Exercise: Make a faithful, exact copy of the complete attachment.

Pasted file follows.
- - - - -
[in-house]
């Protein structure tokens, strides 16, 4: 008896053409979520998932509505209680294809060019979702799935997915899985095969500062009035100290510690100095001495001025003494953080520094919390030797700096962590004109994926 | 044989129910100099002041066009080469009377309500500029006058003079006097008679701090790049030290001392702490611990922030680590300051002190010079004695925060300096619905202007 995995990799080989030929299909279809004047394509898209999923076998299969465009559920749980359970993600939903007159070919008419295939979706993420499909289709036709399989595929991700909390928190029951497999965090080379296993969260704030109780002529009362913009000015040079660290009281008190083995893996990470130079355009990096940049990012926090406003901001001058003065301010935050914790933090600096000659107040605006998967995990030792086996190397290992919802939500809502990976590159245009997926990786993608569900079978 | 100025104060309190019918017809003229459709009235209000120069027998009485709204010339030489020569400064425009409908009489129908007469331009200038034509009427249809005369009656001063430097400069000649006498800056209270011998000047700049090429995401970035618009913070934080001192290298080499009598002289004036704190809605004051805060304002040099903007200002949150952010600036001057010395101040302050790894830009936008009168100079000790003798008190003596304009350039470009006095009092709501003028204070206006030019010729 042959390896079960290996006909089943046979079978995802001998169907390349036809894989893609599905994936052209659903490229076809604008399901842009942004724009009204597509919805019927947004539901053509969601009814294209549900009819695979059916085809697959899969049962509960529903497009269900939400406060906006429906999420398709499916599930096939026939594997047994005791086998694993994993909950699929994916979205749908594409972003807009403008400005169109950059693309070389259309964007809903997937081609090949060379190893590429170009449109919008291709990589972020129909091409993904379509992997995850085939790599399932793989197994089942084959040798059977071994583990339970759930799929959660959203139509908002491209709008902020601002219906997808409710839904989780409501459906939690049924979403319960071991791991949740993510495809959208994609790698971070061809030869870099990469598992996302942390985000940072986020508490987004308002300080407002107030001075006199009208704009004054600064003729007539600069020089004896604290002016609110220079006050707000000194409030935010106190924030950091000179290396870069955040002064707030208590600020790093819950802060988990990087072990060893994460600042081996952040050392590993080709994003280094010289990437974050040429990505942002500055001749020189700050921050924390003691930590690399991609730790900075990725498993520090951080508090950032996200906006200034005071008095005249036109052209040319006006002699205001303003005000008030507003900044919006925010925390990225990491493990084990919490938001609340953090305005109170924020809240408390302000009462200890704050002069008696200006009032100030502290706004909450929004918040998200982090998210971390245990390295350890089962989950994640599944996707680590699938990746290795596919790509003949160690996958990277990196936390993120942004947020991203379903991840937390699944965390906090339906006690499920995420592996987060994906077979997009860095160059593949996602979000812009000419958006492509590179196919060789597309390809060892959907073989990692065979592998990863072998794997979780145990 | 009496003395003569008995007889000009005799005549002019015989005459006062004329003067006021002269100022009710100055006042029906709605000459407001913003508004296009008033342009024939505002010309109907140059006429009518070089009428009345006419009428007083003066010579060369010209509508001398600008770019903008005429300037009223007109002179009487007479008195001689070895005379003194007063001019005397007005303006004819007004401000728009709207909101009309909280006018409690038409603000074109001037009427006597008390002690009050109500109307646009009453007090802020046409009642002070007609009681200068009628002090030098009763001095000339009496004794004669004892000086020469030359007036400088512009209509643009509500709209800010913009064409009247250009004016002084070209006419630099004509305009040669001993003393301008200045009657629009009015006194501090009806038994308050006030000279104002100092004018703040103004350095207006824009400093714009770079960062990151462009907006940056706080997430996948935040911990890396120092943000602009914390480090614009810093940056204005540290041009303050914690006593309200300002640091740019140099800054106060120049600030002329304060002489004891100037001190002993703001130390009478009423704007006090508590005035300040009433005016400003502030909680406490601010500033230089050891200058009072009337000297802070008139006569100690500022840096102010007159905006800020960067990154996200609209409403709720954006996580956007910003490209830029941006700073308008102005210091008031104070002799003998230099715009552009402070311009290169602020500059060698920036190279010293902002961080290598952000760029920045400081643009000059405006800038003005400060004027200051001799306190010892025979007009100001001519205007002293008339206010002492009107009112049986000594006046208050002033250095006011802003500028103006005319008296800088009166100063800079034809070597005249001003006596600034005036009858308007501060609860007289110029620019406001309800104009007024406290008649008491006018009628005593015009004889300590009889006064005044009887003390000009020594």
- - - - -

[in-house]
């Protein structure tokens, strides 16, 4: 008896053409979520998932509505209680294809060019979702799935997915899985095969500062009035100290510690100095001495001025003494953080520094919390030797700096962590004109994926 | 044989129910100099002041066009080469009377309500500029006058003079006097008679701090790049030290001392702490611990922030680590300051002190010079004695925060300096619905202007 995995990799080989030929299909279809004047394509898209999923076998299969465009559920749980359970993600939903007159070919008419295939979706993420499909289709036709399989595929991700909390928190029951497999965090080379296993969260704030109780002529009362913009000015040079660290009281008190083995893996990470130079355009990096940049990012926090406003901001001058003065301010935050914790933090600096000659107040605006998967995990030792086996190397290992919802939500809502990976590159245009997926990786993608569900079978 | 100025104060309190019918017809003229459709009235209000120069027998009485709204010339030489020569400064425009409908009489129908007469331009200038034509009427249809005369009656001063430097400069000649006498800056209270011998000047700049090429995401970035618009913070934080001192290298080499009598002289004036704190809605004051805060304002040099903007200002949150952010600036001057010395101040302050790894830009936008009168100079000790003798008190003596304009350039470009006095009092709501003028204070206006030019010729 042959390896079960290996006909089943046979079978995802001998169907390349036809894989893609599905994936052209659903490229076809604008399901842009942004724009009204597509919805019927947004539901053509969601009814294209549900009819695979059916085809697959899969049962509960529903497009269900939400406060906006429906999420398709499916599930096939026939594997047994005791086998694993994993909950699929994916979205749908594409972003807009403008400005169109950059693309070389259309964007809903997937081609090949060379190893590429170009449109919008291709990589972020129909091409993904379509992997995850085939790599399932793989197994089942084959040798059977071994583990339970759930799929959660959203139509908002491209709008902020601002219906997808409710839904989780409501459906939690049924979403319960071991791991949740993510495809959208994609790698971070061809030869870099990469598992996302942390985000940072986020508490987004308002300080407002107030001075006199009208704009004054600064003729007539600069020089004896604290002016609110220079006050707000000194409030935010106190924030950091000179290396870069955040002064707030208590600020790093819950802060988990990087072990060893994460600042081996952040050392590993080709994003280094010289990437974050040429990505942002500055001749020189700050921050924390003691930590690399991609730790900075990725498993520090951080508090950032996200906006200034005071008095005249036109052209040319006006002699205001303003005000008030507003900044919006925010925390990225990491493990084990919490938001609340953090305005109170924020809240408390302000009462200890704050002069008696200006009032100030502290706004909450929004918040998200982090998210971390245990390295350890089962989950994640599944996707680590699938990746290795596919790509003949160690996958990277990196936390993120942004947020991203379903991840937390699944965390906090339906006690499920995420592996987060994906077979997009860095160059593949996602979000812009000419958006492509590179196919060789597309390809060892959907073989990692065979592998990863072998794997979780145990 | 009496003395003569008995007889000009005799005549002019015989005459006062004329003067006021002269100022009710100055006042029906709605000459407001913003508004296009008033342009024939505002010309109907140059006429009518070089009428009345006419009428007083003066010579060369010209509508001398600008770019903008005429300037009223007109002179009487007479008195001689070895005379003194007063001019005397007005303006004819007004401000728009709207909101009309909280006018409690038409603000074109001037009427006597008390002690009050109500109307646009009453007090802020046409009642002070007609009681200068009628002090030098009763001095000339009496004794004669004892000086020469030359007036400088512009209509643009509500709209800010913009064409009247250009004016002084070209006419630099004509305009040669001993003393301008200045009657629009009015006194501090009806038994308050006030000279104002100092004018703040103004350095207006824009400093714009770079960062990151462009907006940056706080997430996948935040911990890396120092943000602009914390480090614009810093940056204005540290041009303050914690006593309200300002640091740019140099800054106060120049600030002329304060002489004891100037001190002993703001130390009478009423704007006090508590005035300040009433005016400003502030909680406490601010500033230089050891200058009072009337000297802070008139006569100690500022840096102010007159905006800020960067990154996200609209409403709720954006996580956007910003490209830029941006700073308008102005210091008031104070002799003998230099715009552009402070311009290169602020500059060698920036190279010293902002961080290598952000760029920045400081643009000059405006800038003005400060004027200051001799306190010892025979007009100001001519205007002293008339206010002492009107009112049986000594006046208050002033250095006011802003500028103006005319008296800088009166100063800079034809070597005249001003006596600034005036009858308007501060609860007289110029620019406001309800104009007024406290008649008491006018009628005593015009004889300590009889006064005044009887003390000009020594």